House Speaker William J. Howell announced Monday that he will block the confirmation of three former legislators’ nominations to state employment until the U.S. Justice Department assures him that the appointments are legal.

In a letter to top Justice Department officials, Howell (R) said he did not actually think the three latest appointments were improper — but was prompted to pose the question because the FBI is investigating another ex-legislator who resigned amid job talks.

Howell made clear how he feels about that case, involving former state senator Phillip P. Puckett (D). The speaker said Puckett did nothing unusual in June when he stepped down while discussing a job for himself on the Republican-controlled state tobacco commission and a judgeship for his daughter.

Puckett’s resignation threw control of the evenly split Senate into Republican hands and helped the GOP win a protracted standoff over the state budget and Gov. Terry McAuliffe’s top legislative priority, the expansion of Medicaid under the Affordable Care Act.

“Since it appears that the common practice of Virginia legislators resigning their positions to assume other state jobs is now under federal scrutiny, I write to request your opinion as to the legality of a matter facing the Virginia General Assembly,” Howell wrote in a letter to U.S. Attorney General Eric H. Holder Jr. and Timothy J. Heaphy, U.S. attorney for the Western District of Virginia.

“As you may be aware, two of our House colleagues and a Senator resigned from the Legislature and were almost immediately appointed by Governor McAuliffe to paid state positions. The General Assembly must approve these appointments for them to take effect,” Howell wrote in a letter sent last week but released by his office Monday.

“Our dilemma is that if we approve these recent appointments at the Governor’s request, the U.S. Department of Justice may conclude that we aided or facilitated a violation of federal law. Moreover, given this uncertainty, we would be doing a disservice to our colleagues if we were to act and potentially ensnare them in a federal criminal investigation. I, therefore, will not bring these appointments to a vote before the House of Delegates until you assure us it is proper.”

Spokesmen for Holder and Heaphy declined to comment.

McAuliffe spokesman Brian Coy said Howell was making “political pawns” of the three appointees: former delegate Robert H. Brink (D-Arlington), former Del. Algie Howell Jr. (D-Norfolk) and former senator Henry L. Marsh III (D-Richmond).

“The Governor agrees with Speaker Howell’s statement that the appointment of these qualified public servants is ‘legal and appropriate,’ ” Coy said in a written statement. “The Speaker’s desire to deflect attention away from an ongoing scandal involving . . . his own caucus is understandable, but using qualified appointees as political pawns is the wrong approach.”

Howell’s refusal to confirm the appointees is simply symbolic unless the House votes to reject them. The three gubernatorial appointees are already on the job — Brink as deputy commissioner for aging services in the Department of Aging and Rehabilitative Services; Marsh as a member of the Alcoholic Beverage Control Board; and Algie Howell on the Parole Board.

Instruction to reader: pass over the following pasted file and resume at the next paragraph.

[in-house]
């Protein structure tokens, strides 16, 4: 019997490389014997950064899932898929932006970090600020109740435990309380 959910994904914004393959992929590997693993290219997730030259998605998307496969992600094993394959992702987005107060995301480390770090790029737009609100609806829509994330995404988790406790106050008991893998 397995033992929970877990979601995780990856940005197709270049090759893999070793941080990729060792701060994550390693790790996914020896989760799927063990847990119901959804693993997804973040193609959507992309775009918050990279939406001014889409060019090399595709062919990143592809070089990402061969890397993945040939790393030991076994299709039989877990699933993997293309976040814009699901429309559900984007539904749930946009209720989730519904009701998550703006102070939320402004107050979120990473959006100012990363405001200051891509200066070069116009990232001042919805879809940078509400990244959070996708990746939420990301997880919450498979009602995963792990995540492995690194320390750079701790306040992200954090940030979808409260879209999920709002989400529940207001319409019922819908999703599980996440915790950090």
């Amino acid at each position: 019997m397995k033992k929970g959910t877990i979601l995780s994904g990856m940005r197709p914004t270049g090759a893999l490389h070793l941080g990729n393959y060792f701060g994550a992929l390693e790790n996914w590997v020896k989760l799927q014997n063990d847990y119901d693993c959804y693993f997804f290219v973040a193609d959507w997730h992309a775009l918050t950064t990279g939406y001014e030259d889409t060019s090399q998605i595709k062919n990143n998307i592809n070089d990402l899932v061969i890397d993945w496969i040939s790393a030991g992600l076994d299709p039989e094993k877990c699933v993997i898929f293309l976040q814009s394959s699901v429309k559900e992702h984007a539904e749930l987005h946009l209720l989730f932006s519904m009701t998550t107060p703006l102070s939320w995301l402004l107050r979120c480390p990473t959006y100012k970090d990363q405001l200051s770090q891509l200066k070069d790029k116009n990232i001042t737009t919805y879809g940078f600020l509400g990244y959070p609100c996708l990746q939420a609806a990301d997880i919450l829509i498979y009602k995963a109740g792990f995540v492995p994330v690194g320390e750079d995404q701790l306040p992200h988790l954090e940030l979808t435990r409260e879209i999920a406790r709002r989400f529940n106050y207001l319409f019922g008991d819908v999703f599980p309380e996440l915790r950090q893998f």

Howell’s letter seems merely to make a comparison — between legislators’ landing paid, pension-fattening state employment on their way out of the General Assembly and what happened in Puckett’s case.

The timing and political punch of Puckett’s departure are what set it apart from the average legislative retirement, at least in the eyes of Democrats and the FBI, which continues to investigate. The resignation came in middle of a long standoff over the state budget and Medicaid. It also shifted control of an entire legislative chamber to the Republicans, who in a special election easily flipped the seat in a increasingly red, rural region where Puckett had managed to hold on by virtue of conservative positions and personal popularity.

Brink, Marshall and Algie Howell gave up seats in safe Democratic districts, so the political repercussions were nil. Puckett’s situation more closely resembles one from 1997, when then-Gov. James S. Gilmore III (R) turned a Democratic senator from Loudoun County, Charles L. Waddell, into his deputy transportation secretary. The move gave the GOP a 20-to-19 edge in what had been an evenly divided Senate.

Gilmore also appointed a Democrat to head the Department of Conservation and Recreation, creating an opening for a Republican to win a seat in the House.

Those appointments set off howls from Democrats but no criminal probes.

At the time of his resignation, Puckett was in line for a job with the Virginia Tobacco Indemnification and Community Revitalization Commission, and his daughter was in line for a judgeship. His exit set off a furor among Democrats, who claimed Republicans had lured Puckett into retirement with the two job offers.

In June, Puckett issued a statement acknowledging that he was resigning, in part, to allow his daughter, Martha Puckett Ketron, to serve as a juvenile court judge. But he said that was not part of any back-room deal.

Puckett’s service in the Senate was a well-known impediment to his daughter’s judicial appointment because the Senate has a policy against seating the relatives of sitting legislators. The House, which does not share that policy, has twice approved her for the post, which Ketron already held on a temporary basis.

Amid the uproar, Puckett bowed out of the tobacco commission opportunity. Republicans have said they still expect to give his daughter a full appointment to the bench, although they did not do so in a special session last week.